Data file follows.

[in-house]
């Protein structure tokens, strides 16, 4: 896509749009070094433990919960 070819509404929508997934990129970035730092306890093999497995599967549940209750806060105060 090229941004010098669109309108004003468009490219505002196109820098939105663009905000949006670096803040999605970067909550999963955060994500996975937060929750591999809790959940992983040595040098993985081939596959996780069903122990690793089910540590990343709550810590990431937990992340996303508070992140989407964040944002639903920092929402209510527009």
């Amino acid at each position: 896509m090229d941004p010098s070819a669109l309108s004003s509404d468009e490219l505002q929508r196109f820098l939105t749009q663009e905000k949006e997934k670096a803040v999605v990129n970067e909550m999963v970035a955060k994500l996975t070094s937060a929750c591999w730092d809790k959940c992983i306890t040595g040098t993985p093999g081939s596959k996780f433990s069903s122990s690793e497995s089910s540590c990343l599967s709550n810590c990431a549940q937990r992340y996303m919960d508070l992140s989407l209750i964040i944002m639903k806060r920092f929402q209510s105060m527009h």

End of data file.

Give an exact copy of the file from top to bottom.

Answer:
[in-house]
């Protein structure tokens, strides 16, 4: 896509749009070094433990919960 070819509404929508997934990129970035730092306890093999497995599967549940209750806060105060 090229941004010098669109309108004003468009490219505002196109820098939105663009905000949006670096803040999605970067909550999963955060994500996975937060929750591999809790959940992983040595040098993985081939596959996780069903122990690793089910540590990343709550810590990431937990992340996303508070992140989407964040944002639903920092929402209510527009």
């Amino acid at each position: 896509m090229d941004p010098s070819a669109l309108s004003s509404d468009e490219l505002q929508r196109f820098l939105t749009q663009e905000k949006e997934k670096a803040v999605v990129n970067e909550m999963v970035a955060k994500l996975t070094s937060a929750c591999w730092d809790k959940c992983i306890t040595g040098t993985p093999g081939s596959k996780f433990s069903s122990s690793e497995s089910s540590c990343l599967s709550n810590c990431a549940q937990r992340y996303m919960d508070l992140s989407l209750i964040i944002m639903k806060r920092f929402q209510s105060m527009h």